Spruce caboose

Closely following up behind the iron ore tippler, Hornby’s new BR standard brakevan is also now in the shops, in BR bauxite and olive green varieties.  For a long time, the venerable Airfix kit was the accepted route to a decent model of this van, but the obvious comparison is now with Bachmann’s existing RTR model.  Having said which, Hornby’s previous BR brake dates from the early 1980s if I recall correctly, and is a surprisingly accurate model; although the underframe is on the clumsy side, its shape and dimensions are pretty much spot on and the body is only let down by its comedy representation of woodgrain.

As with the tippler, there are comparisons to be made with Bachmann on the grounds of both appearance and cost (though it’s not a comparison that I see any of the mags rushing to make)!  Again, we have an apparent backpedal by Hornby with the RRP having been significantly reduced, to £13.99; obviously not too many will get sold at that, but even at a typical discount price it’s still going to be roundly a fiver more than the Bachy one. The latter is in that less-than-a-tenner, ‘pocket money’ zone, the Hornby is at a figure that you probably think a bit more about.

At a glance, looking at an example of each in a similar livery, you’d be hard put to tell the two apart, and I suspect the same will hold true at the yardstick three-foot viewing distance.  Look closer though and it’s evident that this new model does have a certain overall finesse to it, particularly evident in such things as the planking gaps and the roof edges.  I’d say though that it doesn’t quite reach the heights of the Shark PW brake of a few years back:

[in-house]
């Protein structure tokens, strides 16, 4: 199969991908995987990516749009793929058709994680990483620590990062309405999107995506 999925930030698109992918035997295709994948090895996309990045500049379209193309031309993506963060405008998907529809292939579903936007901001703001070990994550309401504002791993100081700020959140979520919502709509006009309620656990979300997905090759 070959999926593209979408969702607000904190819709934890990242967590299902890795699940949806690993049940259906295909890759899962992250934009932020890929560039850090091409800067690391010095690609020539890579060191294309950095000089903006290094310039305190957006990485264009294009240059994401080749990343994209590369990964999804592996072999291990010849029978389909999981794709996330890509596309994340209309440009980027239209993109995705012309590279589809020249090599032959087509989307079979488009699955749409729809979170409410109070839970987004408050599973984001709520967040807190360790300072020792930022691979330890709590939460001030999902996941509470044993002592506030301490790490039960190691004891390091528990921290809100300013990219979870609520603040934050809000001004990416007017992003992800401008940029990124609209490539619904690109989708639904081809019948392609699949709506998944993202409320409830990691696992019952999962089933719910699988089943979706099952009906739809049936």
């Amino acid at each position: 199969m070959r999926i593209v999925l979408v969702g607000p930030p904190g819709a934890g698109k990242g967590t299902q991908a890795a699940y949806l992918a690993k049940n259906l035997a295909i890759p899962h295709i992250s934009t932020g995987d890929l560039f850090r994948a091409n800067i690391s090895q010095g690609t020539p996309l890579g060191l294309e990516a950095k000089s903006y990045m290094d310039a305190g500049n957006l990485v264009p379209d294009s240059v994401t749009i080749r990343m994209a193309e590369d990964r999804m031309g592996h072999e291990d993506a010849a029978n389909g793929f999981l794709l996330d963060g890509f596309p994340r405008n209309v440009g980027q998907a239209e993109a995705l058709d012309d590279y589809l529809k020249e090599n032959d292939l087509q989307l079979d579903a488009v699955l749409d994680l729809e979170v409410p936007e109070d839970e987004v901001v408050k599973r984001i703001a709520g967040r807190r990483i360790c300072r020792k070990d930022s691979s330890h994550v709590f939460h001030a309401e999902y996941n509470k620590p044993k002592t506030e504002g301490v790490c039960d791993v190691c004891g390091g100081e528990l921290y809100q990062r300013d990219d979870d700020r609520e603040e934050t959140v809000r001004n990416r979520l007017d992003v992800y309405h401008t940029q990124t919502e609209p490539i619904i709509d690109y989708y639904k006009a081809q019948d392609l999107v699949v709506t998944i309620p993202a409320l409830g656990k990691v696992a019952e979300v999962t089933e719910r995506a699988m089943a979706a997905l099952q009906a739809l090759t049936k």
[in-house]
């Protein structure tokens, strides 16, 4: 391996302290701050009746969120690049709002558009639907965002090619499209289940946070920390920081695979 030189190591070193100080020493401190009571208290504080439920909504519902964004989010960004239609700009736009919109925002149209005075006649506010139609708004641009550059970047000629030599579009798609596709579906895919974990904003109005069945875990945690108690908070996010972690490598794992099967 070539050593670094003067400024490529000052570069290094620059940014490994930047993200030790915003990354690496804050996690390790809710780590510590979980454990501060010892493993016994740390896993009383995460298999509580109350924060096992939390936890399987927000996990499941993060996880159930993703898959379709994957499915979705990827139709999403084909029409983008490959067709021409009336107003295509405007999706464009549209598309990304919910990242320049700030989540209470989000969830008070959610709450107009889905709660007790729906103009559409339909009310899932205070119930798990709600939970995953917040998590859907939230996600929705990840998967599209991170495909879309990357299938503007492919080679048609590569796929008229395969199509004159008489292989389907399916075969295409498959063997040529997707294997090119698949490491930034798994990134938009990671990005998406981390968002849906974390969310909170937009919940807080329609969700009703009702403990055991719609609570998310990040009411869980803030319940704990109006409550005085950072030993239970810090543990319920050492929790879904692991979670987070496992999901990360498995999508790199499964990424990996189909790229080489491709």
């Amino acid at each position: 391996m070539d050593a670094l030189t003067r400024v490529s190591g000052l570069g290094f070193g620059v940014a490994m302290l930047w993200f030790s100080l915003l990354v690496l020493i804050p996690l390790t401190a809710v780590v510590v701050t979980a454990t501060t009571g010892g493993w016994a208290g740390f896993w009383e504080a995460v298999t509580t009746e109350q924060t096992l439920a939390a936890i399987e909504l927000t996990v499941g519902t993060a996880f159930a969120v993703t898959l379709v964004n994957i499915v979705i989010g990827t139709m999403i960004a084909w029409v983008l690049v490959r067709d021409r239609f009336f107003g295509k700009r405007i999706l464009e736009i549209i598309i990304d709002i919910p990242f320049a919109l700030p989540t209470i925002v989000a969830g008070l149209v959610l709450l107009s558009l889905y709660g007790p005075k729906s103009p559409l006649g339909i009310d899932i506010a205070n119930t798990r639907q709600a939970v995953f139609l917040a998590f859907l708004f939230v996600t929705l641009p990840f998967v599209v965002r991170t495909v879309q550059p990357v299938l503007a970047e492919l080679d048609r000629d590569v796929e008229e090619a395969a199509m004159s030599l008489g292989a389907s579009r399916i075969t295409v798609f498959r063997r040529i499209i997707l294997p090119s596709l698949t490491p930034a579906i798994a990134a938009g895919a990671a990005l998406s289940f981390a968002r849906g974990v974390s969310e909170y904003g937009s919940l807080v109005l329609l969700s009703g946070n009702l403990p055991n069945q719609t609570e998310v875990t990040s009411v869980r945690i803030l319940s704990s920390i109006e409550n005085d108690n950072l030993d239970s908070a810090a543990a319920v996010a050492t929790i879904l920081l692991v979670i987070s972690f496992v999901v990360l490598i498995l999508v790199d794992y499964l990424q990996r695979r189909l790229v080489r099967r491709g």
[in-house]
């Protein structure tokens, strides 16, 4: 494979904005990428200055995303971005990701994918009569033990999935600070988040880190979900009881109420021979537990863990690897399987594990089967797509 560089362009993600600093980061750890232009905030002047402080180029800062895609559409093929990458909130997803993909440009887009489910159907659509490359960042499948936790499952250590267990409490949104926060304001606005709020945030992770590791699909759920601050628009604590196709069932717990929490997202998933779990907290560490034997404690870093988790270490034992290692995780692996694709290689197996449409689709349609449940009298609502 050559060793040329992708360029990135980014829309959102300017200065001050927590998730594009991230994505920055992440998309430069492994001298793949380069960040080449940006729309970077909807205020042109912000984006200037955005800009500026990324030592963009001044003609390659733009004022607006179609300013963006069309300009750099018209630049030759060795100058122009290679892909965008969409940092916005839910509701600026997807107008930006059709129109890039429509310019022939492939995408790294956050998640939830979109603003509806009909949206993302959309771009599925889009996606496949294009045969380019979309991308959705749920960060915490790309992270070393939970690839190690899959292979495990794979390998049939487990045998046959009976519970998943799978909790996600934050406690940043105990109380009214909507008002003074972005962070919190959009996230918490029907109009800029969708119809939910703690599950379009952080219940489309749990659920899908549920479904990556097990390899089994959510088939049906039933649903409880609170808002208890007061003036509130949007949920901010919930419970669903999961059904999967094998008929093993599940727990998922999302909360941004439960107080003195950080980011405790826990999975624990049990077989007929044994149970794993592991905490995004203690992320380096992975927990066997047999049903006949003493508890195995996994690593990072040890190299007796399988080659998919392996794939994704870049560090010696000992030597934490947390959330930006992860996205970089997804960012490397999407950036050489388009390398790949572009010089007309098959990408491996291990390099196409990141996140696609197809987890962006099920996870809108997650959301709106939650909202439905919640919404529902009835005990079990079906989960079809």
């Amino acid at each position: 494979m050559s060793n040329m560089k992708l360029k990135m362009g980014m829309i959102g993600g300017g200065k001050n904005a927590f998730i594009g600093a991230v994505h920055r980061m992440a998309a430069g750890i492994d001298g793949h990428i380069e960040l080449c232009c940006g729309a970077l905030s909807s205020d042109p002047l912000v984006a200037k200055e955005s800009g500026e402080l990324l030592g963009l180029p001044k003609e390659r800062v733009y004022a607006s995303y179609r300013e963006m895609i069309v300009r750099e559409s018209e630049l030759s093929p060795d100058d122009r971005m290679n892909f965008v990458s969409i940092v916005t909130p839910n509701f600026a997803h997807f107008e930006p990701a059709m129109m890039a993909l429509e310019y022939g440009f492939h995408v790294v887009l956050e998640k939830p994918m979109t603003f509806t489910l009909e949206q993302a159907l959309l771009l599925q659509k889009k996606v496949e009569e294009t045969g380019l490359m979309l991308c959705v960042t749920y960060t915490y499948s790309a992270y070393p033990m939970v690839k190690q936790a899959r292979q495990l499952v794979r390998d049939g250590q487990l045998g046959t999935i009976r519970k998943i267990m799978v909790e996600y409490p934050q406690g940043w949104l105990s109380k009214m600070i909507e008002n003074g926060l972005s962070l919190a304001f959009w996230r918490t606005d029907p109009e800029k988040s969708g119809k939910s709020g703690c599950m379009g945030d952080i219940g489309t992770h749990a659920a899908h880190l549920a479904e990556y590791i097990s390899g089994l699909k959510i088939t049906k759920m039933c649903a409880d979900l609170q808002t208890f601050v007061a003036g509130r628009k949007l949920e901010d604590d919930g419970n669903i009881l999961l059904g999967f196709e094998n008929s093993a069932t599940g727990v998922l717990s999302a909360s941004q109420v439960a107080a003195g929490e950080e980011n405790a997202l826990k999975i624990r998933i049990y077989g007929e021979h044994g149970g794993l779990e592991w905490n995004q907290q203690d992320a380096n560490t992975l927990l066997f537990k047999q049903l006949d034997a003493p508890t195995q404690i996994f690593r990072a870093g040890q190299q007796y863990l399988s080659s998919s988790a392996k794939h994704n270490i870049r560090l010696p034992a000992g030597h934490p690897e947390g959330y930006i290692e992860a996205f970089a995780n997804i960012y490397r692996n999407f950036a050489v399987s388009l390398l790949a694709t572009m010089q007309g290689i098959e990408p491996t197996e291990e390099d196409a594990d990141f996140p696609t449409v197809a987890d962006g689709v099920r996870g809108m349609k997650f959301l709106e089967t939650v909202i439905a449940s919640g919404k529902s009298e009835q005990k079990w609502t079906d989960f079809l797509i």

By comparison, it does have to be said that after eight years or so, the Bachmann moulds are beginning to show their age, with the handrails becoming slightly flashed and less straight:

Having said that, I’d had high hopes that Hornby’s handrails would be a great improvement, but I’m not sure that they are – the first batch I saw might have been untypical, but I had a job to find one on which they were acceptably straight.  (They are still plastic by the way, not metal as might be assumed from the fittings on the Shark).

Roof detail was the first thing that my local vendor drew my attention to; the roof vents on the Bachmann have a bit more bulk compared with the flatter Hornby rendition:

The differing chimney height and heavier rainstrips are also noticeable, but those are just detail differences that, without getting too anal, can easily be put down to batch changes or different works repairs.  Particularly evident here are the finer handrails of the Hornby van; that wasn’t intention though, and photography does seem to accentuate white handrails.   Adding the pattern of the roof detail to the presence of other details, such as the over-prominent washer plates on the bodyside, it wouldn’t surprise me if Hornby have used the same drawings as they did back in the ’70s.